Errol When I'd get the dude himself right, why not get Philip?
Errol And that was not so easy. I just kept nagging him and urging him to see the film. And we set up a screening. He reluctantly came in, looked at the cut of the Thin Blue Line, and immediately said, "I'm writing the music for it."
Alec Wow. Wow.
Errol And it was really, really I mean, we've done many things together now, but it was really interesting collaboration. I remember sitting at the piano with him and I said to him at one point, you know, "the trouble with this music is it's just not repetitive enough." And he gave me this very funny look and he said, "that's a new one."
Errol But the collaboration worked. I believe we work really, really well together.
Alec Oh it's fantastic. No now when you work with someone like that. And I apologize because I should have asked you this earlier, but did you have any background in music?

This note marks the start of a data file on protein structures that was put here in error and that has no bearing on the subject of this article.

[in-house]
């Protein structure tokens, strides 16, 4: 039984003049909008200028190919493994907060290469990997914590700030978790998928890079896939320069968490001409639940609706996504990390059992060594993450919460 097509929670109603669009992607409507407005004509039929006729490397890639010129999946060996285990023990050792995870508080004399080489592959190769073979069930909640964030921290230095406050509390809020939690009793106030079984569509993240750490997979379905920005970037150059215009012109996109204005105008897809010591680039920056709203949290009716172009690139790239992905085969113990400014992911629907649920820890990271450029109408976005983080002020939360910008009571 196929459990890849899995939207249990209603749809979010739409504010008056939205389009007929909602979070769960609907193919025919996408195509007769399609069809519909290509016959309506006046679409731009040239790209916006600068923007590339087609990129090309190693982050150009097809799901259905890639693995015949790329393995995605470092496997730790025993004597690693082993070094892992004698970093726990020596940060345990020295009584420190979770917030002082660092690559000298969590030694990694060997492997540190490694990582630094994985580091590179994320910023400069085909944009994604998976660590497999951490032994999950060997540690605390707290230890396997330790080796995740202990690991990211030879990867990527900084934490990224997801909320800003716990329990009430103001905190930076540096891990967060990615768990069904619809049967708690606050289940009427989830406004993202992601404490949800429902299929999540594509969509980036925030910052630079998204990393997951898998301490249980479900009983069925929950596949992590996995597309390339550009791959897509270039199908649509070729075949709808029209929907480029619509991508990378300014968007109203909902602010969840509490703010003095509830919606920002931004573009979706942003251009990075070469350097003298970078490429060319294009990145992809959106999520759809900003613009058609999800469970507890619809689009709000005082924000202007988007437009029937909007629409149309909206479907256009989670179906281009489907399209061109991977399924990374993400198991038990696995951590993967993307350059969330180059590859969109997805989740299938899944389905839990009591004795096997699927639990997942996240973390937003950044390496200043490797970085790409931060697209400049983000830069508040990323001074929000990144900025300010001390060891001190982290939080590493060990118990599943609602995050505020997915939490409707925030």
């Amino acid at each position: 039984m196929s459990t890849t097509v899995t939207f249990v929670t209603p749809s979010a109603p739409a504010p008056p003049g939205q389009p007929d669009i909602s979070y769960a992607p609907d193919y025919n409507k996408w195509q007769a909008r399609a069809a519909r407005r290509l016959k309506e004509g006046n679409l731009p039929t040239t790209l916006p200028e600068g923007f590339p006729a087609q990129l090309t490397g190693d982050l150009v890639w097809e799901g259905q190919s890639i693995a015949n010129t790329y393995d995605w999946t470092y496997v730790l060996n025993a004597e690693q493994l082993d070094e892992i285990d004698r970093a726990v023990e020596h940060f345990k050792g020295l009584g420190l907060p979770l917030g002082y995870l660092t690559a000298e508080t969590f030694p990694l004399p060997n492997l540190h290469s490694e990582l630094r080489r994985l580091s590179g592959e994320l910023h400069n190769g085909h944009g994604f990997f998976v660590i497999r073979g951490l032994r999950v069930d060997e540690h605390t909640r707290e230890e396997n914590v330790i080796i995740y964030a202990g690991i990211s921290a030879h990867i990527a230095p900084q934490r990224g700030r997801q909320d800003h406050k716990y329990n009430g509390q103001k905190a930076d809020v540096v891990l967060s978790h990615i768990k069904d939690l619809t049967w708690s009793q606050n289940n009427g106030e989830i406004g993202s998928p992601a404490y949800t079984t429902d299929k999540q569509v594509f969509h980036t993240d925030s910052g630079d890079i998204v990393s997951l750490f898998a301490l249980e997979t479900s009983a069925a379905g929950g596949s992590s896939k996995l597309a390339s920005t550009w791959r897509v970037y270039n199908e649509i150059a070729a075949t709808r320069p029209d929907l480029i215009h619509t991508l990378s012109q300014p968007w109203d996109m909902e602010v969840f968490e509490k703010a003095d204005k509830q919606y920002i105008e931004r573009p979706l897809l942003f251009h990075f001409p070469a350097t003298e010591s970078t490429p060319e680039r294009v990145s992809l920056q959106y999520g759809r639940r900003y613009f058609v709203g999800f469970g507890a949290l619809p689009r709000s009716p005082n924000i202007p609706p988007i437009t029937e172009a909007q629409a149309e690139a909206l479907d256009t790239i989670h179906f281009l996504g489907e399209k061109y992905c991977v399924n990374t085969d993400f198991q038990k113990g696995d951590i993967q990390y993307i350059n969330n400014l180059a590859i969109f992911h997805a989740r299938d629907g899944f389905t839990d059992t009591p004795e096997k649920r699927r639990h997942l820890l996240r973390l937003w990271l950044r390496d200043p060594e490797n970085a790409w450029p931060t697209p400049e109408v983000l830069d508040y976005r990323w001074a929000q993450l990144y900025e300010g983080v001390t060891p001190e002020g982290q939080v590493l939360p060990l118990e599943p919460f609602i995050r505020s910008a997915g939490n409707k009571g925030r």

Alec You say you sat at the piano, so you played. And when you're there with him, is he putting forth things and playing selections for you in music? You know, pieces of it for you, and you are just going "Great, yes." Or do you actually make suggestions to him about what you want in terms of the film's music?
Errol I would say the latter. I mean, I said all kinds of crazy things to him that are probably deeply inappropriate.
Alec How so? Why?
Errol Well, I remember him playing the main cue for the thin blue line. I said, you know, if you raise that voice up an octave, it could be much better, maybe even two octaves. And he did. And then he said, "I think you're right."
Alec What's the last project you did with him?
Errol Well, we did Fog of War. We did a film to commemorate the hundredth anniversary of IBM together. And he is writing the music for my new series. So it's an ongoing relationship. And I am a fan. I've always been a fan and I remain a fan.
Alec You two had the same music teacher over in France, is that correct?
Errol We did.
Alec What? Who was that teacher?